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Apple cardholders may appeal the credit limit



Last night, Goldman Sachs issued a second statement which mildly refers to the algorithmic voodoo behind the Apple Card's alleged discriminatory credit rating decisions, claiming that the banking giant "[has] will not and never will Make decisions based on factors such as gender. "

The company again secured the theory that women (believed to be married women) have lower credit limits than their partners because they have been additional account holders under the spouses' name and, therefore, have not accrued the same personal credit history.

"Some of our customers have told us that they received lower lines of credit than they expected," the statement reads. " In many cases, this is because their existing credit cards are additional cards under the spouse's primary account ̵

1; which can cause the applicant to have limited personal credit history. Apple Card's credit decision process is not aware of your civil status at the time of application." [19659004] Goldman Sachs broadly states that it does not make any gender-based decisions, though Goldman Sachs previously said it looks forward to remedying this issue by allowing family members to hold joint accounts (with their, for example, husbands). to the latest statement that customers may request that their lines of credit be re-evaluated if you choose to jump through another blazing bracket for an already inconvenient card with medium perks .

Goldman Sachs has encrypted to justify credit rating provisions in its Apple Card approval process after software engineer David Heinemeier H ansson claimed in a viral Twitter thread that Apple assigned him a credit limit 20 times higher than his wife. Among many commentators with similar stories Apple founder Steve Wozniak tiled in states that he and his wife, with whom he shares all accounts and assets "economically we are EN in every way," he tweeted – received very different credit limits. Nearly overnight, the New York State Department of Financial Services announced an investigation.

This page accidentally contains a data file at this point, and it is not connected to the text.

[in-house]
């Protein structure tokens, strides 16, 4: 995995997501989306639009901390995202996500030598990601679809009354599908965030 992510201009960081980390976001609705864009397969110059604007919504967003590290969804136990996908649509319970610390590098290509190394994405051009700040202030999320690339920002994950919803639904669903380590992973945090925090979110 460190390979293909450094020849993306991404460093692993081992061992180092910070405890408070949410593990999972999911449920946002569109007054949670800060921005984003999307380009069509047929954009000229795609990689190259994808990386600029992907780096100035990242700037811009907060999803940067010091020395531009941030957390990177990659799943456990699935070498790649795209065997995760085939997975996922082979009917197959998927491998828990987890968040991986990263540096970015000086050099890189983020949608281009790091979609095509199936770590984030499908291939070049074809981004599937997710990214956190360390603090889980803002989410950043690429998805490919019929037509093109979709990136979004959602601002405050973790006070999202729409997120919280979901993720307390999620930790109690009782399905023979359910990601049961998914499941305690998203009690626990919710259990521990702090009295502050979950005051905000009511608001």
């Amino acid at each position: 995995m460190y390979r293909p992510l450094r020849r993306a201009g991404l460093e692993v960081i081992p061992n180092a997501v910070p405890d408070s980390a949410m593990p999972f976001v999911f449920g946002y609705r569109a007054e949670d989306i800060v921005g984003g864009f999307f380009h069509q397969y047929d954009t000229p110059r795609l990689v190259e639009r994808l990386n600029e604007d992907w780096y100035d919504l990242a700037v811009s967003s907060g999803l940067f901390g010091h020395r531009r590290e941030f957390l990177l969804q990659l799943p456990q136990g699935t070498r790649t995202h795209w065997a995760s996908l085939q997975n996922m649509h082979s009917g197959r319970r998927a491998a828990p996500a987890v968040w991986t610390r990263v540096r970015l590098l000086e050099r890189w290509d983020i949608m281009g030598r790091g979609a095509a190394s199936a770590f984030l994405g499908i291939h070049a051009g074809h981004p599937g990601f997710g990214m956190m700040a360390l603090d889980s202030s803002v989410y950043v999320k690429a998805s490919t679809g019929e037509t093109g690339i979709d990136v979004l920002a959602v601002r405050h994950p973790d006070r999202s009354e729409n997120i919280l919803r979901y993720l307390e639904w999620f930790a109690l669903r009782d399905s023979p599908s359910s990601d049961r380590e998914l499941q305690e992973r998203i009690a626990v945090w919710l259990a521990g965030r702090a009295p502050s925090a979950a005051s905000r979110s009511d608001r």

It took two wealthy and high-profile men to get the Department of Financial Services attention, did not escape the main topic of the thread itself, Jamie Heinemeier Hansson. Hansson, who identifies himself as a millionaire, wrote in a blog post that while she is an extremely private person and "a little deadly" to see her name in the news, she is glad that the episode at least did regulators sit up and pay attention to discriminatory banking. “… I hear the frustration of women and minorities who have already hit this drum loud and public for years without this level of attention. I didn't want to be the theme that sparked these fires, but I'm glad they're burning. "(Again, we're not not surprised : Gizmodo's Victoria Song has heard from many readers reporting mysterious discrepancies in credit limits and interest rates.

Hansson adds that her credit in the United States is" far longer "than her husband, that she never paid too late, that her credit score is higher, she has had a successful career before their relationship, and pays credit in full on a monthly basis. She says that she and David share all financial accounts – what sets her apart is her status as "homeowner."

A Goldman Sachs spokesman told Gizmodo on Tuesday that the bank never at any time, before or after issuing an Apple card, collects employment status, marital status, gender or whether the customer has children. They assured Gizmodo that they are partnering with a third-party consulting firm Charles River Associates to ensure that the algorithm does not discriminate against protected classes. Charles River Associates was not immediately available for comment.

That may be completely true, but algorithms work on garbage data and implicit bias from the institutions that build them (and Goldman Sachs does not have a strong track record of taking allegations of gender discrimination seriously). A comprehensive report from the Brookings Institute provides many examples of bad data seizing the algorithms : Amazon's algorithm filtered out CVs containing the word "women", based on a dataset primarily from whites men; Harvard researcher Latanya Sweeney found that an algorithm targeted ads for an arrest records services for people of African-American names; ProPublica uncovered an algorithm that judges used to assign a "risk score" to potential repeat offenders, typically giving African Americans higher risk scores than white counterparts who were equally "risky" offenders.

A representative from Goldman Sachs claimed to be unaware of what data, if any, Apple shares with Goldman Sachs, but pointed us to a FAQ sheet which only states that the bank does not share information such as S ocial S ecurity numbers, account balances, transactions, purchase history, transaction history, and payment history with unaffiliated companies (including Apple) – but this is only valid after the card is approved.

Apple remains conspicuously silent. We will update the post if we hear back from the company.


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